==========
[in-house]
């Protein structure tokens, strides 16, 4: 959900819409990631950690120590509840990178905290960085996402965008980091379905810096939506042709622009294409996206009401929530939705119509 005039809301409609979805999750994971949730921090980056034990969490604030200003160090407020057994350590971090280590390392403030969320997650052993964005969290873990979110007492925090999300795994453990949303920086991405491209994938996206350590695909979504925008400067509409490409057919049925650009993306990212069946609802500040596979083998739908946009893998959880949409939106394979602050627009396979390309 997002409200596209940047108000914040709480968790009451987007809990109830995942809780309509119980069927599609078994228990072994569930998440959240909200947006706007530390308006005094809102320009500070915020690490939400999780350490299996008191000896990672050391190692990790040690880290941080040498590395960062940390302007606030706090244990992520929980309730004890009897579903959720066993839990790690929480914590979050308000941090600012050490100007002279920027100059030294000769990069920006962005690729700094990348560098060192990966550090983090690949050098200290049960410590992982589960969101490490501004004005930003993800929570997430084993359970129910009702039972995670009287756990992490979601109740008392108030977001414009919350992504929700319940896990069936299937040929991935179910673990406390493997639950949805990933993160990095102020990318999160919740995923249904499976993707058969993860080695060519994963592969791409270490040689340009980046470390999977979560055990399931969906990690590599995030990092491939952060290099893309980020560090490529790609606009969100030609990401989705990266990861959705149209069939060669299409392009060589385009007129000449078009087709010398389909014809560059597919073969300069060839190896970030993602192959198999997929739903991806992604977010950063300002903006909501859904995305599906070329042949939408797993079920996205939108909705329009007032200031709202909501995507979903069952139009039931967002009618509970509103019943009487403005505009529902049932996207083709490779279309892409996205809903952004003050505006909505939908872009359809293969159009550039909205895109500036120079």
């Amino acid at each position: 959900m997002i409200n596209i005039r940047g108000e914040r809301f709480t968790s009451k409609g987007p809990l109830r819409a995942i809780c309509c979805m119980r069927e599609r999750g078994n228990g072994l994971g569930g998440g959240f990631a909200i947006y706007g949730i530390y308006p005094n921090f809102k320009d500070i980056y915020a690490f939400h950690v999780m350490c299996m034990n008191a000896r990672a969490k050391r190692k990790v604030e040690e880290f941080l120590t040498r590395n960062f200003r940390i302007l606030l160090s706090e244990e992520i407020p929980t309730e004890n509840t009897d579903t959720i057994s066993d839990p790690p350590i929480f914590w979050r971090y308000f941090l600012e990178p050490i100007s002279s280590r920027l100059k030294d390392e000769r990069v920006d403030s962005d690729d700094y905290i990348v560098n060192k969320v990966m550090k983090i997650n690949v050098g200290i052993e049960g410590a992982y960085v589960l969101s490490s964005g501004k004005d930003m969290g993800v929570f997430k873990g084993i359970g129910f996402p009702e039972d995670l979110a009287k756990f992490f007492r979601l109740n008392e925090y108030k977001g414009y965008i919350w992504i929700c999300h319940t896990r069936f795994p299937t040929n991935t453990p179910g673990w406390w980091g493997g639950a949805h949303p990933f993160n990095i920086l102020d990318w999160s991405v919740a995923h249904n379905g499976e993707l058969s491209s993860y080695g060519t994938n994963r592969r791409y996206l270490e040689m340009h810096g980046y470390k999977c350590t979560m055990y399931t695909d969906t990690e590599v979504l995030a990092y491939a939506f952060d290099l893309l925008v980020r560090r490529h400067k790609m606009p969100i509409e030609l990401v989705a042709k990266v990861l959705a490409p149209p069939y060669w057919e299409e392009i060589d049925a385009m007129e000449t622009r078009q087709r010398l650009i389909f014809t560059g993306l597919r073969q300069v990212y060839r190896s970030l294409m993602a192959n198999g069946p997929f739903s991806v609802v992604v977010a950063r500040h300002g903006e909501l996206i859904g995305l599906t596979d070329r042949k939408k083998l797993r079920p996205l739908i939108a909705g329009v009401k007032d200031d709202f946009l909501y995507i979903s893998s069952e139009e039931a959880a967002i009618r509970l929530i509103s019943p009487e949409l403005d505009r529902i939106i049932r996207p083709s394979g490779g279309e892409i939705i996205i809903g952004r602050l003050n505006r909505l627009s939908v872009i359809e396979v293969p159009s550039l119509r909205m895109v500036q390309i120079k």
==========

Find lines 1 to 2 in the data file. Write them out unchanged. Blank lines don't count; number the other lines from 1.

[in-house]
């Protein structure tokens, strides 16, 4: 959900819409990631950690120590509840990178905290960085996402965008980091379905810096939506042709622009294409996206009401929530939705119509 005039809301409609979805999750994971949730921090980056034990969490604030200003160090407020057994350590971090280590390392403030969320997650052993964005969290873990979110007492925090999300795994453990949303920086991405491209994938996206350590695909979504925008400067509409490409057919049925650009993306990212069946609802500040596979083998739908946009893998959880949409939106394979602050627009396979390309 997002409200596209940047108000914040709480968790009451987007809990109830995942809780309509119980069927599609078994228990072994569930998440959240909200947006706007530390308006005094809102320009500070915020690490939400999780350490299996008191000896990672050391190692990790040690880290941080040498590395960062940390302007606030706090244990992520929980309730004890009897579903959720066993839990790690929480914590979050308000941090600012050490100007002279920027100059030294000769990069920006962005690729700094990348560098060192990966550090983090690949050098200290049960410590992982589960969101490490501004004005930003993800929570997430084993359970129910009702039972995670009287756990992490979601109740008392108030977001414009919350992504929700319940896990069936299937040929991935179910673990406390493997639950949805990933993160990095102020990318999160919740995923249904499976993707058969993860080695060519994963592969791409270490040689340009980046470390999977979560055990399931969906990690590599995030990092491939952060290099893309980020560090490529790609606009969100030609990401989705990266990861959705149209069939060669299409392009060589385009007129000449078009087709010398389909014809560059597919073969300069060839190896970030993602192959198999997929739903991806992604977010950063300002903006909501859904995305599906070329042949939408797993079920996205939108909705329009007032200031709202909501995507979903069952139009039931967002009618509970509103019943009487403005505009529902049932996207083709490779279309892409996205809903952004003050505006909505939908872009359809293969159009550039909205895109500036120079």